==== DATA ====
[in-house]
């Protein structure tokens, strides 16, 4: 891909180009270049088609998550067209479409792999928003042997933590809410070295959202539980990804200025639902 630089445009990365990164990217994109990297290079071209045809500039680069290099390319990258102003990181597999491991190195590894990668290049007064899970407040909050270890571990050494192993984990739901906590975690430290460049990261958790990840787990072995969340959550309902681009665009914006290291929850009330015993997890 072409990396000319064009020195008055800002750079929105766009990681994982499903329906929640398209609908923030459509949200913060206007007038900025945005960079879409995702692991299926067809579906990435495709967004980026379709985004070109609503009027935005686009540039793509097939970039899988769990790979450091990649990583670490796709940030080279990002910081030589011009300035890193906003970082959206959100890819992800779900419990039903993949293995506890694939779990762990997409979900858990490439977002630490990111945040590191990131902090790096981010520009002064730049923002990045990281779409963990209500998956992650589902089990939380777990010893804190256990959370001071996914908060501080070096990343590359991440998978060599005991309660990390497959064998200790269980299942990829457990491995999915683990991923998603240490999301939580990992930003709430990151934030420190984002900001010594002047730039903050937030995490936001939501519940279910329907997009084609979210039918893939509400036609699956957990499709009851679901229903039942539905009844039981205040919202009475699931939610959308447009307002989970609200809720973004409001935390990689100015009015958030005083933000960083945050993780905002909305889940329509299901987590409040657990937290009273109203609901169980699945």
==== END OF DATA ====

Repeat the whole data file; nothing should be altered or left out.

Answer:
[in-house]
């Protein structure tokens, strides 16, 4: 891909180009270049088609998550067209479409792999928003042997933590809410070295959202539980990804200025639902 630089445009990365990164990217994109990297290079071209045809500039680069290099390319990258102003990181597999491991190195590894990668290049007064899970407040909050270890571990050494192993984990739901906590975690430290460049990261958790990840787990072995969340959550309902681009665009914006290291929850009330015993997890 072409990396000319064009020195008055800002750079929105766009990681994982499903329906929640398209609908923030459509949200913060206007007038900025945005960079879409995702692991299926067809579906990435495709967004980026379709985004070109609503009027935005686009540039793509097939970039899988769990790979450091990649990583670490796709940030080279990002910081030589011009300035890193906003970082959206959100890819992800779900419990039903993949293995506890694939779990762990997409979900858990490439977002630490990111945040590191990131902090790096981010520009002064730049923002990045990281779409963990209500998956992650589902089990939380777990010893804190256990959370001071996914908060501080070096990343590359991440998978060599005991309660990390497959064998200790269980299942990829457990491995999915683990991923998603240490999301939580990992930003709430990151934030420190984002900001010594002047730039903050937030995490936001939501519940279910329907997009084609979210039918893939509400036609699956957990499709009851679901229903039942539905009844039981205040919202009475699931939610959308447009307002989970609200809720973004409001935390990689100015009015958030005083933000960083945050993780905002909305889940329509299901987590409040657990937290009273109203609901169980699945």